A Service of brainline.org
Managing money is complicated, especially for people with a brain injury who may have trouble remembering what they spent or creating a budget. Adam shares some tips from online banking to keeping a spending journal.
Whether taking classes online or finding a seat in a lecture hall that makes you feel safe, Adam shares ideas for vets with TBI and PTSD returning to school.
Adam knows that the expression, "the world is your oyster" can sound exciting or scary, especially for veterans with TBI figuring out what to do after being in the military.
Adam talks about how easy it is to set up the accommodations you may need when in college with a TBI or PTSD by first getting documentation from your doctor.
The military provides three meals a day, shelter, uniforms, and a structured schedule. The civilian side does not. Adam talks about what to be aware of when transitioning from military to civilian life.
Adam shares his story of how polytrauma care at the VA changed his life after brain injury, including the unintended consequence of wanting to return to college.
From taking notes on a laptop during class to using a voice recorder to tape a lecture to review later, technology can help veterans with brain injury succeed in college. Adam shares his first-hand knowledge.
Adam knows from experience that using any accommodations in college for brain injury or other injuries is always confidential, so veterans returning to college need not worry.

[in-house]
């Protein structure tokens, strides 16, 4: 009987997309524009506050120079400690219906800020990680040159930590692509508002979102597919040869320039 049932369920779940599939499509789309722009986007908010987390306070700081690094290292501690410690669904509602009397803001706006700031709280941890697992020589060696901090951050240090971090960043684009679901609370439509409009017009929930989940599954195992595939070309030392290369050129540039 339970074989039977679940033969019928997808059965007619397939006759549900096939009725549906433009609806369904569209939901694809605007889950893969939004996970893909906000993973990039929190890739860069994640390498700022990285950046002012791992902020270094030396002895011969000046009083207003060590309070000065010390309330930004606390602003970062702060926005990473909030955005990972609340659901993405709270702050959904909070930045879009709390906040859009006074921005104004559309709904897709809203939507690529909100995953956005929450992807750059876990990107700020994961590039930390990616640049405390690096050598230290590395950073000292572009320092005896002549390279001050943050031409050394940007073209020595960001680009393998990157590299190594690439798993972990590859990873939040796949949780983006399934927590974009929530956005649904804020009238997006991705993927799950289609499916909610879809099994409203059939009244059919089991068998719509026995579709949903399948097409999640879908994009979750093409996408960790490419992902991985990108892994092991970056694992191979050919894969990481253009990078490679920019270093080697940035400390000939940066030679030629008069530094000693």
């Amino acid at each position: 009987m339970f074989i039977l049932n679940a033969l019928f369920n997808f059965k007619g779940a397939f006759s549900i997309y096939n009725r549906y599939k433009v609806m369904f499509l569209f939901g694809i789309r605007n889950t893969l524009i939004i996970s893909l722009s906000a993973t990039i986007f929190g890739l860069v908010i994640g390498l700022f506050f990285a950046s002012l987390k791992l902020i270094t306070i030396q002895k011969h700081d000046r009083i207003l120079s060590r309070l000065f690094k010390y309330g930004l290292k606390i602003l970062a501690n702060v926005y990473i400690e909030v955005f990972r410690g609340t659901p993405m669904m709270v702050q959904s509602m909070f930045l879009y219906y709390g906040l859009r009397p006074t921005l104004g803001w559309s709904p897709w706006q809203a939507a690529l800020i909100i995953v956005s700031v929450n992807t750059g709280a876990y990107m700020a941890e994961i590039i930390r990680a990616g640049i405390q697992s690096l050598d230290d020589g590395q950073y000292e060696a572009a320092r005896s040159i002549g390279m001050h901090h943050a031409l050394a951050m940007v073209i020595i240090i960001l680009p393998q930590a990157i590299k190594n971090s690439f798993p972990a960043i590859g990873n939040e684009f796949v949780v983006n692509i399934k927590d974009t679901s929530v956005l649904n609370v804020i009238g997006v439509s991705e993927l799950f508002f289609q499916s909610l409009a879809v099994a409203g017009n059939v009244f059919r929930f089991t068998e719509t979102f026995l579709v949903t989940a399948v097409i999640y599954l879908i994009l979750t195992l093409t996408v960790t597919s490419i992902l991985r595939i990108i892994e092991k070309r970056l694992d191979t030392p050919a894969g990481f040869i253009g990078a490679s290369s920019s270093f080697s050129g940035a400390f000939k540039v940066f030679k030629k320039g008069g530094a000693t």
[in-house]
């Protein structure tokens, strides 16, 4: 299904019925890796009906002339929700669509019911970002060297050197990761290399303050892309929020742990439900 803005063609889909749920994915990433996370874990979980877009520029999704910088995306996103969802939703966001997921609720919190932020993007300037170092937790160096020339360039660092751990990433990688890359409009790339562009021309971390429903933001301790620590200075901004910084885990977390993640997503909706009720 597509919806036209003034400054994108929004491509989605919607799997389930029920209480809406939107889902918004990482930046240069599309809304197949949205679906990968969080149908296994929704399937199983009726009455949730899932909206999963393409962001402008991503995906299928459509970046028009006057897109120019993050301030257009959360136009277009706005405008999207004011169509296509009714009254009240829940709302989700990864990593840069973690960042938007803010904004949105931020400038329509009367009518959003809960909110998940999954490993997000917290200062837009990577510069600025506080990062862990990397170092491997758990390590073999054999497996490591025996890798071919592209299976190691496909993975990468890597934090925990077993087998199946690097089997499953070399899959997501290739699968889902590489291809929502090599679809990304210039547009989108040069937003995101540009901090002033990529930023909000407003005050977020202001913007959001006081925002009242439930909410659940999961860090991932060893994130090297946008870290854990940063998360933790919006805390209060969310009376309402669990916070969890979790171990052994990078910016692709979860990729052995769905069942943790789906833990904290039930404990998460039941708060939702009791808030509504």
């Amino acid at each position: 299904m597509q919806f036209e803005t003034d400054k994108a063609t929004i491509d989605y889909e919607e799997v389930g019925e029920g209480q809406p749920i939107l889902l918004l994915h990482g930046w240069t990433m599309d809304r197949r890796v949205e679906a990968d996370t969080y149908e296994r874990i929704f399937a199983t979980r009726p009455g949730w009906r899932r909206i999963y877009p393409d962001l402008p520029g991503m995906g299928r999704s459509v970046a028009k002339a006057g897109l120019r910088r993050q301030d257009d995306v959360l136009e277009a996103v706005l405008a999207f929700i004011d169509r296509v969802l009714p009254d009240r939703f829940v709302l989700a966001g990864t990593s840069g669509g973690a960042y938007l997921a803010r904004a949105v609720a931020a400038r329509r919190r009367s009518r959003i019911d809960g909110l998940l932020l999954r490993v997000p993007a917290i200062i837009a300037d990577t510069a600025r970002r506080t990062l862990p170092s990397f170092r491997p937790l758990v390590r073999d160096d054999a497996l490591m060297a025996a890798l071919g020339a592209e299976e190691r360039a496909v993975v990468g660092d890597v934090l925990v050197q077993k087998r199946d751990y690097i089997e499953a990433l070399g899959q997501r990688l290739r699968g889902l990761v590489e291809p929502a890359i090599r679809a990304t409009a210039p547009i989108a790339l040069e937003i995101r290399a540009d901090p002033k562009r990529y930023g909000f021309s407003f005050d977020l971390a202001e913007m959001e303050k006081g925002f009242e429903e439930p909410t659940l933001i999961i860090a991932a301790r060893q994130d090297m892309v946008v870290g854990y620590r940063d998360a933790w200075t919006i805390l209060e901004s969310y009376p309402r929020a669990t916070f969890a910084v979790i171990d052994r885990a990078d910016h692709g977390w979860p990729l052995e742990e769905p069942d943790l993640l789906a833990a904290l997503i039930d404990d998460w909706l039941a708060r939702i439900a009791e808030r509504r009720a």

Adam shares his experience of returning to school twice, the second time equipped with strategies and tools to help with his brain injury. "The experiences were night and day," he says.
Resources for veterans going to college — from getting started to money matters.
Here are some valuable resources that can help veterans with TBI get started as they transition from military to student life.
Here are some valuable resources that can help veterans with TBI with the financial aspects of transitioning from military to student life.
Here are some valuable resources that can help veterans with TBI succeed as they transition from military to student life.
The 1944 GI Bill transformed not only the lives of veterans but the fabric of our nation. Today’s Post-9/11 GI Bill continues that legacy with some changes.
There’s never going to be a perfect time to start saving. The important thing is to start, and you don’t need lots of cash to do so.
This manual offers a great deal of good information for service members and veterans who want to return to college.
Lt. Col. Philip Holcombe, PhD explains how the use of imaginal or behavioral rehearsals helps service members and veterans find strategies to overcome their obstacles.
For veterans who head to school after their service, traumatic brain injury can be an especially difficult diagnosis.
Veterans bring uncommon skills, experiences and resilience to college life; they sometimes also carry with them physical, mental, and social vulnerabilities.
Using your GI Bill benefits successfully means more than just filling out a few forms. Make informed decisions with this useful information.